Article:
There have been no major problems, other than the continuing economic difficulties that of course this country faces because of the U.S. embargo, the economic embargo.
This NewsBuster participated in a conference call today with White House Press Secretary Tony Snow. Asked by me to comment on the Mitchell claim, Snow, flashing midseason form, observed:
Turkish, Pakistani and Afghan leaders sign a pact to fight terrorismGood news is no news, at least when it comes to the war on terrorism.
On Monday evening, the State Department released its annual Country Reports on Terrorism showing a number of interesting findings, including steep declines in terrorist attacks and murders in many regions of the globe. That has not been the lede story in America's liberal media, however. Instead, they've chosen to focus their attentions on how terrorism has increased in Iraq and in Afghanistan.
That's not entirely unjustified. Both of those countries have significant amounts of American troops in them (although I doubt that the left-wing French or German press, say, is covering this any differently). What has been unacceptable, however, is the American press's complete ignoring of the rest of the State Department's numbers.
Instead of saying that terrorism has increased markedly in Iraq (the truth), the media are extrapolating beyond that to claim that, as Reuters puts it, "U.S. sees sharp rise in global terrorism deaths."
On Monday’s "Good Morning America," anchor Chris Cuomo grilled returning White House Press Secretary Tony Snow over the new book by George Tenet, the former director of the CIA. Citing Tenet’s criticisms of the White House’s pre-war activity, Cuomo asked this loaded question: "Is it time for the administration to come clean?"
The ABC anchor wondered if Bush was "out of touch" and asserted Tenet’s claims means "the administration was not straight with Americans, not about weapons of mass destruction, not about 9/11."
Additionally, Mr. Cuomo, who is both the son of former New York Governor Mario Cuomo (D) and the brother of that state’s current Democratic Attorney General, Andrew Cuomo, also failed to ask Snow about Tenet’s claim that aggressive interrogation has been very important to fighting the war on terror.
The Bush administration: a bigger threat to national security than a foreign spy. That was Tom Brokaw's implicit assumption in his interview with former CIA Director George Tenet on this morning's "Today." Along the way, Brokaw accused former Defense Secretary Donald Rumsfeld of running a "rogue" intelligence operation.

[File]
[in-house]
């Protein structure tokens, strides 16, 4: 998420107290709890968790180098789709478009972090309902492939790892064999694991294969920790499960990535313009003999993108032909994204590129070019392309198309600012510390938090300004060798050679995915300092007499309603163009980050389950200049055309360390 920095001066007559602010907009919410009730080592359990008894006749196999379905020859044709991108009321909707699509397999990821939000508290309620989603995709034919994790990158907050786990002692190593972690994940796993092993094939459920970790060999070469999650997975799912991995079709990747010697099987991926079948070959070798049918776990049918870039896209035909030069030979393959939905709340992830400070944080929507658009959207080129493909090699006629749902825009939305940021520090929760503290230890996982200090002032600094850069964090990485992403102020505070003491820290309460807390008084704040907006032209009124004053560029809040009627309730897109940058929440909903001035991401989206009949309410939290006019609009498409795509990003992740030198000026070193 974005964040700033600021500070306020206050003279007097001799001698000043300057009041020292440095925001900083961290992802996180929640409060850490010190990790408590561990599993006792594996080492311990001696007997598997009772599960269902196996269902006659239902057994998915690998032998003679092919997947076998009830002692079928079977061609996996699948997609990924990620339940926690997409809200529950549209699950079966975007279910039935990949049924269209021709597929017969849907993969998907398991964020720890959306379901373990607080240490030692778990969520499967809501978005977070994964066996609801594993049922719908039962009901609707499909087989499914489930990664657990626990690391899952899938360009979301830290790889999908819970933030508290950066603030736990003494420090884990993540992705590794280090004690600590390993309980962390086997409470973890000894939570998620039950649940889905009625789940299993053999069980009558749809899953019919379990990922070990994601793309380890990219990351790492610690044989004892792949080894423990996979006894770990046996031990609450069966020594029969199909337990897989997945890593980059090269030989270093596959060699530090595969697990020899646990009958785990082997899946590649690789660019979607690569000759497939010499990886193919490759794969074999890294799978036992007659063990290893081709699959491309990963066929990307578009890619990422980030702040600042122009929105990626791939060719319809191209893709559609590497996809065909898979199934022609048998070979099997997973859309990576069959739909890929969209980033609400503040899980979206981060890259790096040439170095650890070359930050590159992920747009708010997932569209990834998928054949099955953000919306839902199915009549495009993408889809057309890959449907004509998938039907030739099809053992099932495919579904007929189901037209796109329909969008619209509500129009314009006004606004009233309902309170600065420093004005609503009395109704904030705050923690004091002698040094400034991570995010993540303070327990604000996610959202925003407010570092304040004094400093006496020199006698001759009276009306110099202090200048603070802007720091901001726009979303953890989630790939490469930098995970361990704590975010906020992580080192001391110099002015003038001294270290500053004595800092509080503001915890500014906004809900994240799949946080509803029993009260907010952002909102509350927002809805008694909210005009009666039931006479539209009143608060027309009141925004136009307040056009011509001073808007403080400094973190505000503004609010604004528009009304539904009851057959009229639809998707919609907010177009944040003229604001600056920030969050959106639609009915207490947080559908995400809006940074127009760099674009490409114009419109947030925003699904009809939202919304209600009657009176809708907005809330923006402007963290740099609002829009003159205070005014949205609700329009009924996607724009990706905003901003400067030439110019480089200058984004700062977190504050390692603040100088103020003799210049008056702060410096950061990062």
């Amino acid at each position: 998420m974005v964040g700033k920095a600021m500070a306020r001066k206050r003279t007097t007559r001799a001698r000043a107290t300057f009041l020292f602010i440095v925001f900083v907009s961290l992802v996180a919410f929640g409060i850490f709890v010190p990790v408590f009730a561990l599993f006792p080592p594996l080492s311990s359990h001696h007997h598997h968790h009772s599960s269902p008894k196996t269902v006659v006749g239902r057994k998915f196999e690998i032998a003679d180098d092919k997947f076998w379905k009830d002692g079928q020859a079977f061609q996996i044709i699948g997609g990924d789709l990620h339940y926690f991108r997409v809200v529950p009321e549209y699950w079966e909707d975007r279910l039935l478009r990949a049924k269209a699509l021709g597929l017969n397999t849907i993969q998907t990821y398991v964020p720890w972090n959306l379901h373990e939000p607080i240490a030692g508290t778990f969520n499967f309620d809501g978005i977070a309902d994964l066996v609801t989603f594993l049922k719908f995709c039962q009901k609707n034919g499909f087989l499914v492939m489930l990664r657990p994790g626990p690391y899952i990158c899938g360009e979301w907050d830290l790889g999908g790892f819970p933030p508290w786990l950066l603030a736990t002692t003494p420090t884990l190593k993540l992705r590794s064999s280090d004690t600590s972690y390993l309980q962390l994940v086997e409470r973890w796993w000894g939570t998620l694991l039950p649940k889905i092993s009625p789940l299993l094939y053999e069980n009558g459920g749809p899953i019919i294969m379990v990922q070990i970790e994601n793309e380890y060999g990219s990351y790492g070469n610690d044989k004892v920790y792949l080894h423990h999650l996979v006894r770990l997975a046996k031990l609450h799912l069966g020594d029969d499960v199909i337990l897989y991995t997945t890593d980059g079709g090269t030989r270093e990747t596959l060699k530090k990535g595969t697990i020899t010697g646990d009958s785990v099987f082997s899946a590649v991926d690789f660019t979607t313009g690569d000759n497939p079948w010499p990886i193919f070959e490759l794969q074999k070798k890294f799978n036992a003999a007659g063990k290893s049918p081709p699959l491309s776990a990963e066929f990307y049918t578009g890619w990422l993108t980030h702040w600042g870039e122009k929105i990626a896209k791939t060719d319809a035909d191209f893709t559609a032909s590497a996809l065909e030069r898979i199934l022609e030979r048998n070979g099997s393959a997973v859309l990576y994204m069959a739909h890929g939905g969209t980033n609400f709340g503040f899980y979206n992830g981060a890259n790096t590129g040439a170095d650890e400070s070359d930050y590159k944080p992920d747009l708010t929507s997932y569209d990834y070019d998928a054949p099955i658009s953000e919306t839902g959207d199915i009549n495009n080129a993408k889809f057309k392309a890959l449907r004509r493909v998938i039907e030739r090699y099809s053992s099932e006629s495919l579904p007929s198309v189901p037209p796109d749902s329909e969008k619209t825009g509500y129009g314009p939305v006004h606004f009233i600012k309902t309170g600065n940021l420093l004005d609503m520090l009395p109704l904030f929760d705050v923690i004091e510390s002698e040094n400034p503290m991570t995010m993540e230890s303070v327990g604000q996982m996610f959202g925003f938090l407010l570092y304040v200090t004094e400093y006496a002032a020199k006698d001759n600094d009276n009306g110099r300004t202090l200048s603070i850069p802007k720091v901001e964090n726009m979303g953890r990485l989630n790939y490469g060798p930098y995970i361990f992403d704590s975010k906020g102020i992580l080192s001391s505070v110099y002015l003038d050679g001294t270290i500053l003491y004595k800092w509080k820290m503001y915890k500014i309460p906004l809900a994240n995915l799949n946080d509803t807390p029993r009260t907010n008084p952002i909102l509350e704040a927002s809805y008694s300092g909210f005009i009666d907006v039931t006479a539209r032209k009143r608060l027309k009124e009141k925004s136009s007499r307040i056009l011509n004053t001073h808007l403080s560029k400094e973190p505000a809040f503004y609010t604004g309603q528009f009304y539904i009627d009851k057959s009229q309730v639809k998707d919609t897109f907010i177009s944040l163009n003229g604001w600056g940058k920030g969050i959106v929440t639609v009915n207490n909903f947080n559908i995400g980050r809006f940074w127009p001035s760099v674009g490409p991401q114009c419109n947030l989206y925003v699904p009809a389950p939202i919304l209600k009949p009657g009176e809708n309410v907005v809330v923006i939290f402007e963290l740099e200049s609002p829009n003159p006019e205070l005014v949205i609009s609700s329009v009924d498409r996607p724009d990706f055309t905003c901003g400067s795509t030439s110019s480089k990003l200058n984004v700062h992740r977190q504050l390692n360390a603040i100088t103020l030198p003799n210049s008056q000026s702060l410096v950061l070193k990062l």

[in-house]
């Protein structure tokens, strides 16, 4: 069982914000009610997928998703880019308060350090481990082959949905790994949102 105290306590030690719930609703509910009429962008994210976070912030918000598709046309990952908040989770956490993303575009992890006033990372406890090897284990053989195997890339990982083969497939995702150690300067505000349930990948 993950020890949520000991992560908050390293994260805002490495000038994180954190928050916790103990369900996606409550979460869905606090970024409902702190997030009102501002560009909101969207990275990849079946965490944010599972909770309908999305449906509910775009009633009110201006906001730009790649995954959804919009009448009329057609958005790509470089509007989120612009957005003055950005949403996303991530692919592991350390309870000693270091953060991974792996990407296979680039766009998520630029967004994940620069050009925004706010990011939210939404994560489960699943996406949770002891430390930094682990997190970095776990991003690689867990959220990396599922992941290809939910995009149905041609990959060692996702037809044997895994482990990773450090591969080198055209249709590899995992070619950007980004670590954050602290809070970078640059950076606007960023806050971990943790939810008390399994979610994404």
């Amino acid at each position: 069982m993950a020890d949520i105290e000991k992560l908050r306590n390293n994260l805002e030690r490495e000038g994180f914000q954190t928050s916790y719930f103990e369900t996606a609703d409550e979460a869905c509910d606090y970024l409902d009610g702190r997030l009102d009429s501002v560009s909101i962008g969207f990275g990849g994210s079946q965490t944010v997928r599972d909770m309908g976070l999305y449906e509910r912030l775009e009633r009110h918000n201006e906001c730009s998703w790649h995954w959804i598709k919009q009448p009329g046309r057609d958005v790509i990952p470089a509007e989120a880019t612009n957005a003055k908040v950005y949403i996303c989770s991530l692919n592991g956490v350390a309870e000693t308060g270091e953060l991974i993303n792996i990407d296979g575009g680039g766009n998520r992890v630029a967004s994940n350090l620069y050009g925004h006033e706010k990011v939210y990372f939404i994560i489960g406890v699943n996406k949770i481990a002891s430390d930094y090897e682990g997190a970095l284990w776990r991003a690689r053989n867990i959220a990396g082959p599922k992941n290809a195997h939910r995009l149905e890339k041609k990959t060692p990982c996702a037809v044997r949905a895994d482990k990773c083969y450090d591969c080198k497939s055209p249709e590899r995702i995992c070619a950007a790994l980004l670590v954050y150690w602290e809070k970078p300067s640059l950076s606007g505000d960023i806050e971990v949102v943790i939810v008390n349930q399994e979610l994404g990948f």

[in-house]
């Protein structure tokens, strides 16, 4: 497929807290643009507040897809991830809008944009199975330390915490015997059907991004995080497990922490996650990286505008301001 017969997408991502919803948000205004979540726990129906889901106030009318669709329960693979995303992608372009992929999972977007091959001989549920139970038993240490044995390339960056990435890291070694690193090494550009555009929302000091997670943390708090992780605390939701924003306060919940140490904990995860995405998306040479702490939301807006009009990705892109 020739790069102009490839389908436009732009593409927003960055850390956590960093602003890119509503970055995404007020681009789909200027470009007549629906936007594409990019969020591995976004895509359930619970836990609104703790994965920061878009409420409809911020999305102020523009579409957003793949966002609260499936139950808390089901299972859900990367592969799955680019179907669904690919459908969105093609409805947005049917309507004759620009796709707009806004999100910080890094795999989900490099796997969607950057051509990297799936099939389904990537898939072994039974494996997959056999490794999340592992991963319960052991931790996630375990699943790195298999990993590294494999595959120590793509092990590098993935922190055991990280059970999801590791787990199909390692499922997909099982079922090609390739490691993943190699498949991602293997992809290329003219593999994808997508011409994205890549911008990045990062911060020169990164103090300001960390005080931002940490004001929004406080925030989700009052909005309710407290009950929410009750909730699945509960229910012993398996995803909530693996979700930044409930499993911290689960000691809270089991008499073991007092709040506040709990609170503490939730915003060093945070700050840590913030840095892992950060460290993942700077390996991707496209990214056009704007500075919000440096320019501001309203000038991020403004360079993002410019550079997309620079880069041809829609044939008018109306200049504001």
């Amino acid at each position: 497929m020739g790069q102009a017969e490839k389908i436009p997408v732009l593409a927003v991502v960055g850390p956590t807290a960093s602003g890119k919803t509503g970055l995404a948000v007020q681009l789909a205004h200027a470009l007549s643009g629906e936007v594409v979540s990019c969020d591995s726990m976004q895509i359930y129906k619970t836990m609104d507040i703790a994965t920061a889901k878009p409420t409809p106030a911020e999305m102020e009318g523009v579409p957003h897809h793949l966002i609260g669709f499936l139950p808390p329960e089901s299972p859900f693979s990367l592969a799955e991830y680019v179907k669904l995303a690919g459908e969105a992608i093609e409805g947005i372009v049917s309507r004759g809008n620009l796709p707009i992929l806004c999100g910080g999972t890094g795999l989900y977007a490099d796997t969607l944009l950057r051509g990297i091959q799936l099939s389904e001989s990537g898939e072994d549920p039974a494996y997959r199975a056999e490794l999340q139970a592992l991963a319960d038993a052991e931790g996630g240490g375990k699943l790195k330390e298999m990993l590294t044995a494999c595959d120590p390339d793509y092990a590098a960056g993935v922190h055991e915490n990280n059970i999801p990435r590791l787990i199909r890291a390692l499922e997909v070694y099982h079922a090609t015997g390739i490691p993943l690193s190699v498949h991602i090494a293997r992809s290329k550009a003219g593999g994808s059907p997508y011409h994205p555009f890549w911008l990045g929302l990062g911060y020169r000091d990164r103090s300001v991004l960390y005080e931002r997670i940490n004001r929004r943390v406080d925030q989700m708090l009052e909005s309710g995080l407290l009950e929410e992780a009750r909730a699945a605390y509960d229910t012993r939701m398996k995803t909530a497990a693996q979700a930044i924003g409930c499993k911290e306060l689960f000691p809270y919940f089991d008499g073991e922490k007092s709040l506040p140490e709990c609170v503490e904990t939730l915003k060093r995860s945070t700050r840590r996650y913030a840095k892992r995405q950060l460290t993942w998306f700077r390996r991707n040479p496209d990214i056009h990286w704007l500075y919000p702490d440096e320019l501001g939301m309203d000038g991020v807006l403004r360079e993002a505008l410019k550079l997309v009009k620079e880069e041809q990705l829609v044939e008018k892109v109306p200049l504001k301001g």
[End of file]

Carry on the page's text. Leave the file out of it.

BROKAW: In the opening passage you describe conversations in the Clinton administration between the Palestinians and the Israelis attempting to get some sort of a new peace arrangement. But the Israelis were demanding the release of Jonathan Pollard, a United States military intelligence analyst who had been selling them secrets, who's in jail for life. You said if you release Jonathan Pollard, I'll resign from the CIA. And yet when you were the head of the CIA, you had Condi Rice ignoring your warnings, Vice-President Cheney exaggerating the threats repeatedly, Don Rumsfeld in the Pentagon running what effectively was a rogue CIA, his own intelligence operation, and you didn't threaten to resign then.
Imagine a conservative congressperson doing something this unhinged and not getting raked over the coals in the press (Wall Street Journal link requires subscription):
Tuesday was Africa Malaria Day, and Michigan Representative John Conyers marked the event by inviting something called the Pesticide Action Network to Capitol Hill to denounce DDT as an unsafe malaria intervention. What was he thinking?
Malaria, which is spread through mosquito bites, kills about a million people annually, mostly children and pregnant women in Africa. We're not sure where the House Judiciary Chairman got his medical expertise, but he won't reduce that death toll by promoting disinformation about DDT and malaria prevention. And at taxpayers' expense, no less.
PAN and a shrinking band of other activist know-nothings insist that employing DDT against malaria is "especially dangerous for developing infants and children," but there is no scientific basis to the claim. Zip.
In Sunday’s paper, the L.A.Times has a piece that mourns a downturn of a portion of Mexico’s economy and, naturally, the Times blames the USA for it. How is it that the USA is responsible for this downturn? New home construction is down in California and illegal Mexicans have found themselves out of work because of it. This means that these out of work Mexicans cannot send US dollars to Mexico and, therefore, Mexican families back home are finding less money in their family incomes.
So, according to the L.A.Times, the US is unfairly hurting Mexican families because of a downturn in new home building in the USA. Why are we Americans so darn mean to those innocent illegals, anyway? For shame you selfish Americans!